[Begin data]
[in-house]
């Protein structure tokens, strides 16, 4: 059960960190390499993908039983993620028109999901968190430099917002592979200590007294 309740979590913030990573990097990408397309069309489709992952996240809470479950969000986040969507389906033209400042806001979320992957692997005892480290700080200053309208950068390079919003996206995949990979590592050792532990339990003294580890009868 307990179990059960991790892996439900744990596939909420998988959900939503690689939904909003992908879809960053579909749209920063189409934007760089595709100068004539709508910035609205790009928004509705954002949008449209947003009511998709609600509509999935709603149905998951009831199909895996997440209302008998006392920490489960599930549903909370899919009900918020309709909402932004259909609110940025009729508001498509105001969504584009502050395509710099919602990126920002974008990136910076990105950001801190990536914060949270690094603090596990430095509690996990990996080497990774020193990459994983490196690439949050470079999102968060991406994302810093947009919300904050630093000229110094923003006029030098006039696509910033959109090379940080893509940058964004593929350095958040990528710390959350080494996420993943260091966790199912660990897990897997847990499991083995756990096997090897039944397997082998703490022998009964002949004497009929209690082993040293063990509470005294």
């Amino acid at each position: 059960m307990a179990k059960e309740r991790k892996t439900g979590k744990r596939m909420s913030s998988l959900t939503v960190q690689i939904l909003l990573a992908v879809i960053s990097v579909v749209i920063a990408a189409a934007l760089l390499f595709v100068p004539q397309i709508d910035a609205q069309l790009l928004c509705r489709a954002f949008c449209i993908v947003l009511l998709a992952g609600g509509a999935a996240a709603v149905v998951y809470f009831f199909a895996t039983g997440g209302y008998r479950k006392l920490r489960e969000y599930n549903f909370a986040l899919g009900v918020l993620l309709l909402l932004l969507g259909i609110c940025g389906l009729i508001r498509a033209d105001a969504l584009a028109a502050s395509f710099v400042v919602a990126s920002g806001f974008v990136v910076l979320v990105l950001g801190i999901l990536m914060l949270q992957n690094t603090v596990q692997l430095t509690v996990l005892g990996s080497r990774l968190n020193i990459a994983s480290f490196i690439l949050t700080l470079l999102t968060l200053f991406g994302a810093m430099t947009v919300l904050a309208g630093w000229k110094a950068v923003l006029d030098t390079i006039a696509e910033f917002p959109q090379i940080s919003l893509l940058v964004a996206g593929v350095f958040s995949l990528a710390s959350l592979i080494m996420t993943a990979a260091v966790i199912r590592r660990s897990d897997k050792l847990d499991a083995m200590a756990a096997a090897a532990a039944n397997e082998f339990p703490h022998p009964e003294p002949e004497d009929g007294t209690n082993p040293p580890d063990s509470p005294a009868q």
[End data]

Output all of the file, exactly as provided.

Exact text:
[in-house]
């Protein structure tokens, strides 16, 4: 059960960190390499993908039983993620028109999901968190430099917002592979200590007294 309740979590913030990573990097990408397309069309489709992952996240809470479950969000986040969507389906033209400042806001979320992957692997005892480290700080200053309208950068390079919003996206995949990979590592050792532990339990003294580890009868 307990179990059960991790892996439900744990596939909420998988959900939503690689939904909003992908879809960053579909749209920063189409934007760089595709100068004539709508910035609205790009928004509705954002949008449209947003009511998709609600509509999935709603149905998951009831199909895996997440209302008998006392920490489960599930549903909370899919009900918020309709909402932004259909609110940025009729508001498509105001969504584009502050395509710099919602990126920002974008990136910076990105950001801190990536914060949270690094603090596990430095509690996990990996080497990774020193990459994983490196690439949050470079999102968060991406994302810093947009919300904050630093000229110094923003006029030098006039696509910033959109090379940080893509940058964004593929350095958040990528710390959350080494996420993943260091966790199912660990897990897997847990499991083995756990096997090897039944397997082998703490022998009964002949004497009929209690082993040293063990509470005294």
């Amino acid at each position: 059960m307990a179990k059960e309740r991790k892996t439900g979590k744990r596939m909420s913030s998988l959900t939503v960190q690689i939904l909003l990573a992908v879809i960053s990097v579909v749209i920063a990408a189409a934007l760089l390499f595709v100068p004539q397309i709508d910035a609205q069309l790009l928004c509705r489709a954002f949008c449209i993908v947003l009511l998709a992952g609600g509509a999935a996240a709603v149905v998951y809470f009831f199909a895996t039983g997440g209302y008998r479950k006392l920490r489960e969000y599930n549903f909370a986040l899919g009900v918020l993620l309709l909402l932004l969507g259909i609110c940025g389906l009729i508001r498509a033209d105001a969504l584009a028109a502050s395509f710099v400042v919602a990126s920002g806001f974008v990136v910076l979320v990105l950001g801190i999901l990536m914060l949270q992957n690094t603090v596990q692997l430095t509690v996990l005892g990996s080497r990774l968190n020193i990459a994983s480290f490196i690439l949050t700080l470079l999102t968060l200053f991406g994302a810093m430099t947009v919300l904050a309208g630093w000229k110094a950068v923003l006029d030098t390079i006039a696509e910033f917002p959109q090379i940080s919003l893509l940058v964004a996206g593929v350095f958040s995949l990528a710390s959350l592979i080494m996420t993943a990979a260091v966790i199912r590592r660990s897990d897997k050792l847990d499991a083995m200590a756990a096997a090897a532990a039944n397997e082998f339990p703490h022998p009964e003294p002949e004497d009929g007294t209690n082993p040293p580890d063990s509470p005294a009868q």